WASHINGTON (Reuters) - British Columbia Premier John Horgan said after talks with Trump administration officials on Thursday he was hopeful a dispute between Canada and the United States over softwood lumber could be resolved before NAFTA talks begin in mid-August.
Horgan told Reuters he saw no reason why the dispute should be part of the three-way North American Free Trade Agreement (NAFTA) talks between the United States, Canada and Mexico, which begin on Aug. 16.
Horgan met separately with U.S. Secretary of Commerce Wilbur Ross and U.S. Trade Representative Robert Lighthizer in Washington this week over an escalating trade dispute with Canada over softwood lumber exports, which is a major industry for the West Coast province of British Columbia.
“I am pretty confident, based on Mr. Ross’s view, that he wants to get this done before the middle of August,” Horgan said in an interview.
“NAFTA discussions will further complicate an already complicated matter and most participants in the discussion agree with that,” Horgan said.
The United States slapped anti-dumping and anti-subsidy duties averaging 20 percent on Canadian softwood lumber exports in June after U.S. producers complained that Canada was unfairly subsidizing its lumber producers with low fees on timber cut on public land. Most U.S. timber comes from private land where stumpage fees are generally higher.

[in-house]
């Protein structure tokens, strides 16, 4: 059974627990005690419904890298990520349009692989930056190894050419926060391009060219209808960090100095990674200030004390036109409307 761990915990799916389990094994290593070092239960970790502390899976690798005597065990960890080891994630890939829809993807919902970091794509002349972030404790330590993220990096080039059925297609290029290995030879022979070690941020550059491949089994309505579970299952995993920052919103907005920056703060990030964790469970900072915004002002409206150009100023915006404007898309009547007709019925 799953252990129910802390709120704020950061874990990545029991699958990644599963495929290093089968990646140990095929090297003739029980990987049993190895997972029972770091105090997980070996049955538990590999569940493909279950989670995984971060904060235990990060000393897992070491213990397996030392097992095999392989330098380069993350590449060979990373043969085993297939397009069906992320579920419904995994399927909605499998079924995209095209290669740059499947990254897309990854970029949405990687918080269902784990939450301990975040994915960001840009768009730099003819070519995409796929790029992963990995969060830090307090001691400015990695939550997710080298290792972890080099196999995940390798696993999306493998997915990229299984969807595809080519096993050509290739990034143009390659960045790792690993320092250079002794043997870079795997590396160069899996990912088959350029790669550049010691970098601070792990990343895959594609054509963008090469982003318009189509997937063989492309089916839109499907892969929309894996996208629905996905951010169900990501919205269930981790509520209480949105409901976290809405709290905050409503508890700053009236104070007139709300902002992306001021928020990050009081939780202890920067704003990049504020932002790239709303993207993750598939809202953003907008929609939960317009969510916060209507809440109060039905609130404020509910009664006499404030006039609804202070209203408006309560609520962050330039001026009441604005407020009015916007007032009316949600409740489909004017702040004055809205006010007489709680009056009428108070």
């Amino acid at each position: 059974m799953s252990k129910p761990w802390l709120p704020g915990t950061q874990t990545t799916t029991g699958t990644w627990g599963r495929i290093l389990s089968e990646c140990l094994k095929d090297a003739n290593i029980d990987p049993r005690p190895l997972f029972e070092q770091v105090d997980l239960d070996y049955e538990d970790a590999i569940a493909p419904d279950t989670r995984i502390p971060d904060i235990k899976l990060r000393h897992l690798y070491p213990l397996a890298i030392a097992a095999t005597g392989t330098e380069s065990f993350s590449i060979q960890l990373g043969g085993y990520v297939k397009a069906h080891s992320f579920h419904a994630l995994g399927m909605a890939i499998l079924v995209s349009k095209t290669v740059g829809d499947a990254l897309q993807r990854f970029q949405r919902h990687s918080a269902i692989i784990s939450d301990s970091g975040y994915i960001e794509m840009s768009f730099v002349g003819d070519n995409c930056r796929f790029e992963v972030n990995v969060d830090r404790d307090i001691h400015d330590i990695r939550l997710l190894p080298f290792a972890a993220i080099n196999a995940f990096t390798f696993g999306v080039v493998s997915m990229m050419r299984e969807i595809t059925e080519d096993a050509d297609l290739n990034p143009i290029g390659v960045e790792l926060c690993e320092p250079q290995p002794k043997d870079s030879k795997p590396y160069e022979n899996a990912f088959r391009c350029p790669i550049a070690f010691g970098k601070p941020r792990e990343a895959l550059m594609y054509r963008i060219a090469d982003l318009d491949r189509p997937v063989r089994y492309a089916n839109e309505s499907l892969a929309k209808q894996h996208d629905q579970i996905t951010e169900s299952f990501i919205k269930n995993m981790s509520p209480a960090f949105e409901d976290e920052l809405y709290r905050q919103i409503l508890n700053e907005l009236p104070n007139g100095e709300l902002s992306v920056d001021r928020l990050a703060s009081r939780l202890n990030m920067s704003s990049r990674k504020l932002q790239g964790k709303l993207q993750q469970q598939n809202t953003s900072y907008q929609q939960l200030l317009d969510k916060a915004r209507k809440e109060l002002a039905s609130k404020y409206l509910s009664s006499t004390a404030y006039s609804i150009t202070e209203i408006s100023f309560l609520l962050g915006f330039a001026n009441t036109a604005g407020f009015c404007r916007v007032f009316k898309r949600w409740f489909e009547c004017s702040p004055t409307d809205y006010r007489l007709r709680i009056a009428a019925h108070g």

The dispute has been festering for decades and the U.S. side has been trying to revive a quota arrangement that expired two years ago that limited Canada’s share of the U.S. lumber market.
Horgan said he was frustrated by “the constant revisiting of the softwood agreement” and wants it resolved, but declined to specify how a new lumber deal could be crafted.
“We want a fair deal for British Columbia. We don’t believe we subsidize our forest industry,” he said, adding: “I have every confidence in Secretary Ross and Minister (Chrystia) Freeland to get an agreement.”
A person familiar with the negotiations said that Canada so far has not made sufficient moves towards agreeing to a new quota system that would placate U.S. lumber producers, leaving prospects for a near-term deal in doubt.
“The U.S. lumber industry’s position is that any softwood lumber deal should be negotiated separate from NAFTA discussions, and any agreement must include a clean quota that will restore fairness to the market,” said Zoltan van Heyningen, executive director of the U.S. Lumber Coalition.
Additional reporting by David Lawder; Editing by James Dalgleish